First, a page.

Snowball Bush Viburnum
Unravel the confusion about this old-fashioned favorite with the big white flowers.
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Can’t get enough of the gorgeous snowball bush? You can easily satisfy your desires because seven different viburnum shrubs go by the name snowball bush. European snowball bush, also known as Viburnum opulus ‘Roseum’, is probably one of the most common ones. Other favorites include Japanese snowball bush, typically listed as Viburnum plicatum, and fragrant snowball bush (Viburnum carlcephalum). Chinese snowball bush (Viburnum macrocephalum) is another classic, as is the grand-flowering snowball bush (Viburnum plicatum ‘Grandiflorum’).
If you know you want a snowball bush in your yard, do a little homework before hitting the garden center, because there are many snowball bush viburnums available. European snowball bush is Viburnum opulus ‘Roseum.’ Sometimes it’s listed as Viburnum opulus ‘Sterile,’ which is commonly called Eastern snowball viburnum. European snowball bush blooms in spring opening flower clusters that are 3 inches across. The flowers start apple green and age to white. This is one of the oldest recorded viburnums, dating to the 16th Century, when it was called “sambucus rose.”
Japanese snowball bush is Viburnum plicatum. This viburnum snowball bush opens white flowers in mid-spring. The blossoms are 2 to 3 inches across and fade from white to pink as they age. Fall leaf color features shades of burgundy and purplish red.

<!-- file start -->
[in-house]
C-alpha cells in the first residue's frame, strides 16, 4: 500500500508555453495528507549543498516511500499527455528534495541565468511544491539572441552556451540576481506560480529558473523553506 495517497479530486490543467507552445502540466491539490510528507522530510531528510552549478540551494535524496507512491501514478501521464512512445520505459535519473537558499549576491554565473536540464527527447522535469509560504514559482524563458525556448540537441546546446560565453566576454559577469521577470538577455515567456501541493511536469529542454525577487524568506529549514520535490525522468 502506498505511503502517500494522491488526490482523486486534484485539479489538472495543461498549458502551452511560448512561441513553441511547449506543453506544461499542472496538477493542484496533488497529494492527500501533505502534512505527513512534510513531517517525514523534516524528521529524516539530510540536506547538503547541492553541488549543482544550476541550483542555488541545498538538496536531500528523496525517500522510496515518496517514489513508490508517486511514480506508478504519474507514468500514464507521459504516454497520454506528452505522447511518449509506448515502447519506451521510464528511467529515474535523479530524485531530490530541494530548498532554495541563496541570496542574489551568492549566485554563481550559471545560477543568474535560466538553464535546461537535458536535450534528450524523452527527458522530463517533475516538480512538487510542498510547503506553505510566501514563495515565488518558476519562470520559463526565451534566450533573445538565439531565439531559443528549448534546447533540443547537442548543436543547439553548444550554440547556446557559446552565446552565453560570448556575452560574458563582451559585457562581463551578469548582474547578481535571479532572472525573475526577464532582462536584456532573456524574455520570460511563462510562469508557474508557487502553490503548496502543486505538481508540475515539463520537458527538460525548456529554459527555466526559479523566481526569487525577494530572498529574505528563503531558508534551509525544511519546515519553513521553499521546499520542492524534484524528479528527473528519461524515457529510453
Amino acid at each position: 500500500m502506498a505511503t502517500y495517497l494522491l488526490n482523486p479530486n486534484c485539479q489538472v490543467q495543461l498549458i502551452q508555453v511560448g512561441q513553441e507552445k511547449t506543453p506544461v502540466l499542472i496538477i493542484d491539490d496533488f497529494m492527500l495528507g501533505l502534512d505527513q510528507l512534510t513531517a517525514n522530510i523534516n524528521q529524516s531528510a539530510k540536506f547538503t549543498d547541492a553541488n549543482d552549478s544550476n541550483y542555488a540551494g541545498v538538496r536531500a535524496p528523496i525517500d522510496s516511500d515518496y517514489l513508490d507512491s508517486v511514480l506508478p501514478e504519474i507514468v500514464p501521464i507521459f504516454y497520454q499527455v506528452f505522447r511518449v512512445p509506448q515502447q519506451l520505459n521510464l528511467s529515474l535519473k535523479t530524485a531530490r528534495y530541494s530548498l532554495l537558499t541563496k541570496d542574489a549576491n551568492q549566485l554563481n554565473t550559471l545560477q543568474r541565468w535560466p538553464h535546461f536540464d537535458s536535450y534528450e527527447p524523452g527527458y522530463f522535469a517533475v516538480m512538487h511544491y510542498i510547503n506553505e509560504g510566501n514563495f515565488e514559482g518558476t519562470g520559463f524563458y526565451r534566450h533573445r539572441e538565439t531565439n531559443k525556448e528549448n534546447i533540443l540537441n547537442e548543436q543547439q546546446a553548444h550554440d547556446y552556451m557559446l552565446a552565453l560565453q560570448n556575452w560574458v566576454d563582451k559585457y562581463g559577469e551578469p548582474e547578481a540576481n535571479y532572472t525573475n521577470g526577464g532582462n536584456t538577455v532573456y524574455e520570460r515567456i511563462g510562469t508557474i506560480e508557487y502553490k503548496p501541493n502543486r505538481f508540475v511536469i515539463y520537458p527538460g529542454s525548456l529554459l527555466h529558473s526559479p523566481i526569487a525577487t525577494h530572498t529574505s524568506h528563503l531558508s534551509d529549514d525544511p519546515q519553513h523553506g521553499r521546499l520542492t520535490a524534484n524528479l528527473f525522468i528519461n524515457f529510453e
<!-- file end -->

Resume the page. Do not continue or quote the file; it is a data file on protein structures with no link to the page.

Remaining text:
Chinese snowball bush (Viburnum macrocephalum) opens some of the largest snowball blooms, with flower heads measuring up to 8 inches across. The flowers on Viburnum macrocephalum shift from pale green, to cream, to white. Within one snowball flower, individual blossoms can show different shades at the same time, giving blooms a tricolor effect.
Viburnum carlcephalum adds a sweet perfume to beautiful snowball bush flowers. It’s known as fragrant snowball bush and opens its blossoms toward late spring. The blooms start as pink buds that unfurl to reveal blush pink white flowers. Individual flower globes measure 5 inches across and are made of up to 100 individual blossoms. The scent is rich and pervasive with carnation clove overtones.
Introduced in the late 1800s, grand-flowering snowball bush (Viburnum plicatum ‘Grandiflorum’) can be harder to find, but it’s worth the search. This snowball bush opens flowers to 3 inches across that are white flushed with tints of pink or apricot. Leaf veins have a reddish tint on the underside, which give them eye-catching pizzazz during the growing season.